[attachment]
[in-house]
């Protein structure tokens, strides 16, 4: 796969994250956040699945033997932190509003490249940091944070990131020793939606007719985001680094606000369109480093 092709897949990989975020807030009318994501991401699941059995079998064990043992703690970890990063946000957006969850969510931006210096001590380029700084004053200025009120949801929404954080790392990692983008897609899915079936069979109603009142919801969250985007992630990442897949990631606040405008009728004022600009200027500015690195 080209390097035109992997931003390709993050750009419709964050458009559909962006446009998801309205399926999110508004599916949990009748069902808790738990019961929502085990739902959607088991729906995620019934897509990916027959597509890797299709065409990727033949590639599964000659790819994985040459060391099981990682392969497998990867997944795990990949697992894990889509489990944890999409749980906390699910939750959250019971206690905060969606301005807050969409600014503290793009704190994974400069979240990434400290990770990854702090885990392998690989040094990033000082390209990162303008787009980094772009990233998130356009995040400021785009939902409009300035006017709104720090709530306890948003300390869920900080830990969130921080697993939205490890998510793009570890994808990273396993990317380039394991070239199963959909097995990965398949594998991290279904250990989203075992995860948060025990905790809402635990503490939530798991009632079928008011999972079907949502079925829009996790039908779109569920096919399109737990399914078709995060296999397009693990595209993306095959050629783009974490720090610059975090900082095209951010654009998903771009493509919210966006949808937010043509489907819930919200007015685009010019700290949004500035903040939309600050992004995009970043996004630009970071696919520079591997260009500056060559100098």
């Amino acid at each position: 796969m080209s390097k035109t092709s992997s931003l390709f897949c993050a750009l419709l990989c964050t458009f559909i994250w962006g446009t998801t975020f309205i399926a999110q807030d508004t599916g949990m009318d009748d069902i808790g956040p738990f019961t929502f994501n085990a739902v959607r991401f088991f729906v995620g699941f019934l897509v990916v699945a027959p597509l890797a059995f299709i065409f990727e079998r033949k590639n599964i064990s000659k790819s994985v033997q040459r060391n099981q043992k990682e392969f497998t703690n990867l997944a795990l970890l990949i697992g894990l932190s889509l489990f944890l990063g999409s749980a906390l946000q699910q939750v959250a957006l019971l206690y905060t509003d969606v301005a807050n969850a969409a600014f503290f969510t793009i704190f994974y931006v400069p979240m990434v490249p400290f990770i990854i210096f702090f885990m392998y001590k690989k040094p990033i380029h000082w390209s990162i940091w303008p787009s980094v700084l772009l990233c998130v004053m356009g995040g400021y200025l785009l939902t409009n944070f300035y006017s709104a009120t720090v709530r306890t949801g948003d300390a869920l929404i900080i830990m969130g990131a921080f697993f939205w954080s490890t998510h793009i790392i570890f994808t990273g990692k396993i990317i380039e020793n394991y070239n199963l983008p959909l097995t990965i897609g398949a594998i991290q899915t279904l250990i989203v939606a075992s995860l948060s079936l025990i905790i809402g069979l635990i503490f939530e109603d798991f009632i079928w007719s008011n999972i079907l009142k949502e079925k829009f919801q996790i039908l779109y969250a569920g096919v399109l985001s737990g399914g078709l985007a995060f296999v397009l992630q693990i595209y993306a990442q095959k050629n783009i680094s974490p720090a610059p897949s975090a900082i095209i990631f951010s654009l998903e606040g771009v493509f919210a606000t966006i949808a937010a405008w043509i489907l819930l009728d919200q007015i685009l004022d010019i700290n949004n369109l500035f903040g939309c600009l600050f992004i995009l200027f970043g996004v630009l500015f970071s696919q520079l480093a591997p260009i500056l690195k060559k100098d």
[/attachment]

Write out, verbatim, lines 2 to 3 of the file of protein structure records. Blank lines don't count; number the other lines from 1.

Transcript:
């Protein structure tokens, strides 16, 4: 796969994250956040699945033997932190509003490249940091944070990131020793939606007719985001680094606000369109480093 092709897949990989975020807030009318994501991401699941059995079998064990043992703690970890990063946000957006969850969510931006210096001590380029700084004053200025009120949801929404954080790392990692983008897609899915079936069979109603009142919801969250985007992630990442897949990631606040405008009728004022600009200027500015690195 080209390097035109992997931003390709993050750009419709964050458009559909962006446009998801309205399926999110508004599916949990009748069902808790738990019961929502085990739902959607088991729906995620019934897509990916027959597509890797299709065409990727033949590639599964000659790819994985040459060391099981990682392969497998990867997944795990990949697992894990889509489990944890999409749980906390699910939750959250019971206690905060969606301005807050969409600014503290793009704190994974400069979240990434400290990770990854702090885990392998690989040094990033000082390209990162303008787009980094772009990233998130356009995040400021785009939902409009300035006017709104720090709530306890948003300390869920900080830990969130921080697993939205490890998510793009570890994808990273396993990317380039394991070239199963959909097995990965398949594998991290279904250990989203075992995860948060025990905790809402635990503490939530798991009632079928008011999972079907949502079925829009996790039908779109569920096919399109737990399914078709995060296999397009693990595209993306095959050629783009974490720090610059975090900082095209951010654009998903771009493509919210966006949808937010043509489907819930919200007015685009010019700290949004500035903040939309600050992004995009970043996004630009970071696919520079591997260009500056060559100098």
């Amino acid at each position: 796969m080209s390097k035109t092709s992997s931003l390709f897949c993050a750009l419709l990989c964050t458009f559909i994250w962006g446009t998801t975020f309205i399926a999110q807030d508004t599916g949990m009318d009748d069902i808790g956040p738990f019961t929502f994501n085990a739902v959607r991401f088991f729906v995620g699941f019934l897509v990916v699945a027959p597509l890797a059995f299709i065409f990727e079998r033949k590639n599964i064990s000659k790819s994985v033997q040459r060391n099981q043992k990682e392969f497998t703690n990867l997944a795990l970890l990949i697992g894990l932190s889509l489990f944890l990063g999409s749980a906390l946000q699910q939750v959250a957006l019971l206690y905060t509003d969606v301005a807050n969850a969409a600014f503290f969510t793009i704190f994974y931006v400069p979240m990434v490249p400290f990770i990854i210096f702090f885990m392998y001590k690989k040094p990033i380029h000082w390209s990162i940091w303008p787009s980094v700084l772009l990233c998130v004053m356009g995040g400021y200025l785009l939902t409009n944070f300035y006017s709104a009120t720090v709530r306890t949801g948003d300390a869920l929404i900080i830990m969130g990131a921080f697993f939205w954080s490890t998510h793009i790392i570890f994808t990273g990692k396993i990317i380039e020793n394991y070239n199963l983008p959909l097995t990965i897609g398949a594998i991290q899915t279904l250990i989203v939606a075992s995860l948060s079936l025990i905790i809402g069979l635990i503490f939530e109603d798991f009632i079928w007719s008011n999972i079907l009142k949502e079925k829009f919801q996790i039908l779109y969250a569920g096919v399109l985001s737990g399914g078709l985007a995060f296999v397009l992630q693990i595209y993306a990442q095959k050629n783009i680094s974490p720090a610059p897949s975090a900082i095209i990631f951010s654009l998903e606040g771009v493509f919210a606000t966006i949808a937010a405008w043509i489907l819930l009728d919200q007015i685009l004022d010019i700290n949004n369109l500035f903040g939309c600009l600050f992004i995009l200027f970043g996004v630009l500015f970071s696919q520079l480093a591997p260009i500056l690195k060559k100098d």